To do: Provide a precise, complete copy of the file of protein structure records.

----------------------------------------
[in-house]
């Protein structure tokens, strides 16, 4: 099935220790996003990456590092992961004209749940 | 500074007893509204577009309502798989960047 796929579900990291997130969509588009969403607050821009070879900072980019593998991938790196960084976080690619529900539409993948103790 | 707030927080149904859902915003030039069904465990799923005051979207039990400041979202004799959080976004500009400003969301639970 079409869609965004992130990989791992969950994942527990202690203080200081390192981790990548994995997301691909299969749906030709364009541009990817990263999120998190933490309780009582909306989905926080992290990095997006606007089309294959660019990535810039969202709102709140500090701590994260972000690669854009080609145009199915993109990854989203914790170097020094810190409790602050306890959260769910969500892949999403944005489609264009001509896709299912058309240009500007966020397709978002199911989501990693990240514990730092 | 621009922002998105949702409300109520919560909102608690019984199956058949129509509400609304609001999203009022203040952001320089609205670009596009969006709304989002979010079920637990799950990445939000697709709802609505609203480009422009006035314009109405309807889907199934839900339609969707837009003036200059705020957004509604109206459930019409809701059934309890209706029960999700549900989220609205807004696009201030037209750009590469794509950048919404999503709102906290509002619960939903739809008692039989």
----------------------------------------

[in-house]
């Protein structure tokens, strides 16, 4: 099935220790996003990456590092992961004209749940 | 500074007893509204577009309502798989960047 796929579900990291997130969509588009969403607050821009070879900072980019593998991938790196960084976080690619529900539409993948103790 | 707030927080149904859902915003030039069904465990799923005051979207039990400041979202004799959080976004500009400003969301639970 079409869609965004992130990989791992969950994942527990202690203080200081390192981790990548994995997301691909299969749906030709364009541009990817990263999120998190933490309780009582909306989905926080992290990095997006606007089309294959660019990535810039969202709102709140500090701590994260972000690669854009080609145009199915993109990854989203914790170097020094810190409790602050306890959260769910969500892949999403944005489609264009001509896709299912058309240009500007966020397709978002199911989501990693990240514990730092 | 621009922002998105949702409300109520919560909102608690019984199956058949129509509400609304609001999203009022203040952001320089609205670009596009969006709304989002979010079920637990799950990445939000697709709802609505609203480009422009006035314009109405309807889907199934839900339609969707837009003036200059705020957004509604109206459930019409809701059934309890209706029960999700549900989220609205807004696009201030037209750009590469794509950048919404999503709102906290509002619960939903739809008692039989």